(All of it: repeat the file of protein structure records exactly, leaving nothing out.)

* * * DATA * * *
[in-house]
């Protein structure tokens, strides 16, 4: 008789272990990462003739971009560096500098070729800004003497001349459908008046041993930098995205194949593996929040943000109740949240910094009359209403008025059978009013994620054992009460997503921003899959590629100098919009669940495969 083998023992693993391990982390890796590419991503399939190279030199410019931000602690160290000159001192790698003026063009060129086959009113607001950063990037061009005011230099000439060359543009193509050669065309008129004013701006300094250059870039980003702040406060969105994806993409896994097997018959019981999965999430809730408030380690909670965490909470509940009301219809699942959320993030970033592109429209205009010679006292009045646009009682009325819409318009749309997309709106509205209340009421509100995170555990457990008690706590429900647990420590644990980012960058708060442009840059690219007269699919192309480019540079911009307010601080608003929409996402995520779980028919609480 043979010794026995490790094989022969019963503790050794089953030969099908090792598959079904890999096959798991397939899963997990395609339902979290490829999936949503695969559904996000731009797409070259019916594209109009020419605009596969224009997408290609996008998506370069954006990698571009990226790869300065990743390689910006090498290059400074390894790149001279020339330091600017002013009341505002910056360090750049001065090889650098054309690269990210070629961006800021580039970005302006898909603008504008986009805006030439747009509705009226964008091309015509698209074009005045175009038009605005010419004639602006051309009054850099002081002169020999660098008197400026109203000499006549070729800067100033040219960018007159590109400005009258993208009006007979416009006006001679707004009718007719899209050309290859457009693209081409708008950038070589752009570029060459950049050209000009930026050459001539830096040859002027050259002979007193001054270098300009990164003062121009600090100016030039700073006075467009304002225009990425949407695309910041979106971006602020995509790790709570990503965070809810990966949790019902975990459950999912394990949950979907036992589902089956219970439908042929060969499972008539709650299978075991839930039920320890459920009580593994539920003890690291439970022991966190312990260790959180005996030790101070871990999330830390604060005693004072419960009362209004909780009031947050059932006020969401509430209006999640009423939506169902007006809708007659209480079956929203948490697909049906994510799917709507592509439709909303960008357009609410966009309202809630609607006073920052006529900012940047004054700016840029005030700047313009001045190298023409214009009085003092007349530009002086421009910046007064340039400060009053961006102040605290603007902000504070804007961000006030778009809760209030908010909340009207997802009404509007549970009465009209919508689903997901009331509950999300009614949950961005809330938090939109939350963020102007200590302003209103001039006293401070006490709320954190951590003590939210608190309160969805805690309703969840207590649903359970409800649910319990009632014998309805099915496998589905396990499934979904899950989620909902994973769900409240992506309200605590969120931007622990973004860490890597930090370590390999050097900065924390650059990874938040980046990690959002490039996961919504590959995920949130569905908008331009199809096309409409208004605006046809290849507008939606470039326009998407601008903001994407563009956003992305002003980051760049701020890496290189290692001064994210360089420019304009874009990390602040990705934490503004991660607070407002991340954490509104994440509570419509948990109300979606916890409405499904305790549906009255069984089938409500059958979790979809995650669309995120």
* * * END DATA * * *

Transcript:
[in-house]
């Protein structure tokens, strides 16, 4: 008789272990990462003739971009560096500098070729800004003497001349459908008046041993930098995205194949593996929040943000109740949240910094009359209403008025059978009013994620054992009460997503921003899959590629100098919009669940495969 083998023992693993391990982390890796590419991503399939190279030199410019931000602690160290000159001192790698003026063009060129086959009113607001950063990037061009005011230099000439060359543009193509050669065309008129004013701006300094250059870039980003702040406060969105994806993409896994097997018959019981999965999430809730408030380690909670965490909470509940009301219809699942959320993030970033592109429209205009010679006292009045646009009682009325819409318009749309997309709106509205209340009421509100995170555990457990008690706590429900647990420590644990980012960058708060442009840059690219007269699919192309480019540079911009307010601080608003929409996402995520779980028919609480 043979010794026995490790094989022969019963503790050794089953030969099908090792598959079904890999096959798991397939899963997990395609339902979290490829999936949503695969559904996000731009797409070259019916594209109009020419605009596969224009997408290609996008998506370069954006990698571009990226790869300065990743390689910006090498290059400074390894790149001279020339330091600017002013009341505002910056360090750049001065090889650098054309690269990210070629961006800021580039970005302006898909603008504008986009805006030439747009509705009226964008091309015509698209074009005045175009038009605005010419004639602006051309009054850099002081002169020999660098008197400026109203000499006549070729800067100033040219960018007159590109400005009258993208009006007979416009006006001679707004009718007719899209050309290859457009693209081409708008950038070589752009570029060459950049050209000009930026050459001539830096040859002027050259002979007193001054270098300009990164003062121009600090100016030039700073006075467009304002225009990425949407695309910041979106971006602020995509790790709570990503965070809810990966949790019902975990459950999912394990949950979907036992589902089956219970439908042929060969499972008539709650299978075991839930039920320890459920009580593994539920003890690291439970022991966190312990260790959180005996030790101070871990999330830390604060005693004072419960009362209004909780009031947050059932006020969401509430209006999640009423939506169902007006809708007659209480079956929203948490697909049906994510799917709507592509439709909303960008357009609410966009309202809630609607006073920052006529900012940047004054700016840029005030700047313009001045190298023409214009009085003092007349530009002086421009910046007064340039400060009053961006102040605290603007902000504070804007961000006030778009809760209030908010909340009207997802009404509007549970009465009209919508689903997901009331509950999300009614949950961005809330938090939109939350963020102007200590302003209103001039006293401070006490709320954190951590003590939210608190309160969805805690309703969840207590649903359970409800649910319990009632014998309805099915496998589905396990499934979904899950989620909902994973769900409240992506309200605590969120931007622990973004860490890597930090370590390999050097900065924390650059990874938040980046990690959002490039996961919504590959995920949130569905908008331009199809096309409409208004605006046809290849507008939606470039326009998407601008903001994407563009956003992305002003980051760049701020890496290189290692001064994210360089420019304009874009990390602040990705934490503004991660607070407002991340954490509104994440509570419509948990109300979606916890409405499904305790549906009255069984089938409500059958979790979809995650669309995120």